GE Aviation has been busily 3D printing fuel nozzles for jet engines since 2015, reaching a total of 30,000 3D printed fuel nozzles at its Auburn, Alabama additive manufacturing center in 2018. But now the company has announced a new milestone—it’s officially shipped a total of 100,000 3D printed jet engine fuel nozzles out of the Auburn plant, which was the first mass-manufacturing site to use AM technology in fabricating aircraft engine parts when it first began printing the nozzles back in 2015.
“The remarkable milestone reached at GE Aviation’s Auburn facility isn’t just about producing 100,000 fuel nozzle tips – it also shows that Alabama workers are at the forefront of additive technologies revolutionizing manufacturing through next-level innovation. This is an exciting development, and I look forward to seeing what GE Aviation and its Alabama workforce will be able to achieve in the future,” stated Alabama Governor Kay Ivey.
“I’m excited to congratulate GE Aviation on the success they’ve seen here in Auburn and would like to thank them for their investment in our community. For years, GE Aviation has been a steady source of high-quality jobs and high-tech production in Auburn,” Mayor Ron Anders continued.
“With the resources at Auburn University and their efforts in additive manufacturing research and training, we are excited about what this partnership will continue to bring in the future.”
GE Aviation explains that the fuel nozzles 3D printed at its Auburn plant are subsequently installed in the CFM LEAP (Leading Edge Aviation Propulsion) engine, a product of GE and Safran Aircraft Engines‘ joint venture CFM International. The engine, which celebrated 10 million flight hours earlier this year and is designed to power commercial aircraft that require 20,000-35,000 pounds of thrust, first began flying in 2016, and offers operators 15% better fuel efficiency than earlier jet engines were able to achieve. Each engine, depending on the specific model, features 18 to 19 3D printed fuel nozzles that are complex, yet completely dense, and created much faster, with less material waste, than traditional methods could allow.
“There is a bright and exciting future for this technology,” said Eric Gatlin, General Manager of Additive Manufacturing for GE Aviation.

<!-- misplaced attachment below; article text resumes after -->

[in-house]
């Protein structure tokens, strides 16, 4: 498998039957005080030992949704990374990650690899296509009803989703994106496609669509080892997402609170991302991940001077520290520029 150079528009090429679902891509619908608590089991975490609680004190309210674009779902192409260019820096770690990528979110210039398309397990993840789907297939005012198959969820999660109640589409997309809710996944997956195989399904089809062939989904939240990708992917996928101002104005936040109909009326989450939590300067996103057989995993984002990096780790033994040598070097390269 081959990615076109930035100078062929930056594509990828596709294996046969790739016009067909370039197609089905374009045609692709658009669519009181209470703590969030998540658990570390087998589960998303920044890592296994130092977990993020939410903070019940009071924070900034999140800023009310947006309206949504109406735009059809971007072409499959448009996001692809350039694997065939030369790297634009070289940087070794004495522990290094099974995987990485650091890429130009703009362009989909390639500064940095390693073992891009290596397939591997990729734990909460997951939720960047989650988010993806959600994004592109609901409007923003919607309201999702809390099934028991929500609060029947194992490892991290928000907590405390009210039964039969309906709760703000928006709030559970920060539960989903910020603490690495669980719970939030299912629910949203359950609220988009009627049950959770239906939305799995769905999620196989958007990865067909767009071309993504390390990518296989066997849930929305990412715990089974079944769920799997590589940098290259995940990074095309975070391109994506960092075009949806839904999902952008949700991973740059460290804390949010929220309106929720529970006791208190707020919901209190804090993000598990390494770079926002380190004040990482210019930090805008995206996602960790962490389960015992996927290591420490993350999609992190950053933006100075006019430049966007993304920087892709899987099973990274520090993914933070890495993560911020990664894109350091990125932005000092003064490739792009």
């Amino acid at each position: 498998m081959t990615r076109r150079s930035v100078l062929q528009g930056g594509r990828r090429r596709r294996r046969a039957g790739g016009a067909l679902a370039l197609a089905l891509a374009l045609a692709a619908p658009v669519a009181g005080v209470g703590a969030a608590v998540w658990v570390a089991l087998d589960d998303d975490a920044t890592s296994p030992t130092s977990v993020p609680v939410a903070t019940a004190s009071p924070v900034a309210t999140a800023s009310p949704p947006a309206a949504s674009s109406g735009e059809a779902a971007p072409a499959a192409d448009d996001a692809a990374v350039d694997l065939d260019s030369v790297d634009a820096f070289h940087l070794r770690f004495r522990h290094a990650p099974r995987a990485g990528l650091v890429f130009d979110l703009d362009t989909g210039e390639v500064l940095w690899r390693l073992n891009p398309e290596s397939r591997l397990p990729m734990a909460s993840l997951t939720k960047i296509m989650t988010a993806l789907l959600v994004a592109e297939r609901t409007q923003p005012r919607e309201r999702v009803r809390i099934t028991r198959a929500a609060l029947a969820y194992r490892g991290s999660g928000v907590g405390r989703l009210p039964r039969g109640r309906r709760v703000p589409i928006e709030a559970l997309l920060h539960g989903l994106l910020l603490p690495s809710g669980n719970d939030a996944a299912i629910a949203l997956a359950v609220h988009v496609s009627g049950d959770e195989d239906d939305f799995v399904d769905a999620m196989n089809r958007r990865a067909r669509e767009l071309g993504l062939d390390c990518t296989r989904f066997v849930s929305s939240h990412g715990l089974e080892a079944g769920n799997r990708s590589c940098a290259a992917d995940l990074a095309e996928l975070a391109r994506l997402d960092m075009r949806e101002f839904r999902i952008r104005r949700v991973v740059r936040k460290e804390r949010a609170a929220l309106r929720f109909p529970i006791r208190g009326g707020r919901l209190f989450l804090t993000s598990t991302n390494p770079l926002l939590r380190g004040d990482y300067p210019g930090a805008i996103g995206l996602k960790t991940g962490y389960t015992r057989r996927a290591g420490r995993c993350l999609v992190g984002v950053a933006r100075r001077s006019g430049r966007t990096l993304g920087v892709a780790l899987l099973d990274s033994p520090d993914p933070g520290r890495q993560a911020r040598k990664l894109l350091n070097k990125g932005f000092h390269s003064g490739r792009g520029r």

GE Aviation was able to use 3D printing to reduce the number of parts in the tip of one fuel nozzle from 20—which were welded and brazed together in the past—down to a single piece. Additionally, the technology was able to achieve 25% weight reduction of the nozzle tip as well.
“This milestone is a testament to GE Aviation’s commitment to produce the leading aviation materials technologies. This achievement could not have happened without the great production teams in Asheville and Huntsville, supported by GE’s incredible engineering teams at GE Aviation and GE Research,” said Ed Orear, composites general manager for GE Aviation.
As SmarTech Analysis explained in its “Opportunities in Additive Manufacturing for Civil Aviation Parts Production, 2019-2029” report, there are a wide variety of application cases for 3D printing in civil aviation parts, and the aerospace industry is continuing to see large investments in AM hardware and materials. This growth is driven by major suppliers including Safran, GE Aviation, and more.
“By choosing to adopt AM, tier 1 suppliers have increased pressure on all other suppliers to do the same. Many of them are now rising to challenge, widening the number of AM adopters in the industry as well as the number of tested applications,” the report writes.
The LEAP fuel nozzle is just one of several 3D printed aircraft parts that GE Aviation makes. For instance, its Avio Aero company uses the technology to create components and subsystems for the Airbus RACER helicopter hybrid, in addition to parts for the Catalyst turboprop engine and the GE9X engine. Its first ever 3D printed component was a sensor housing for the GE90 engine, and the company also printed a turbine rig for the Future Affordable Turbine Engine, or FATE.
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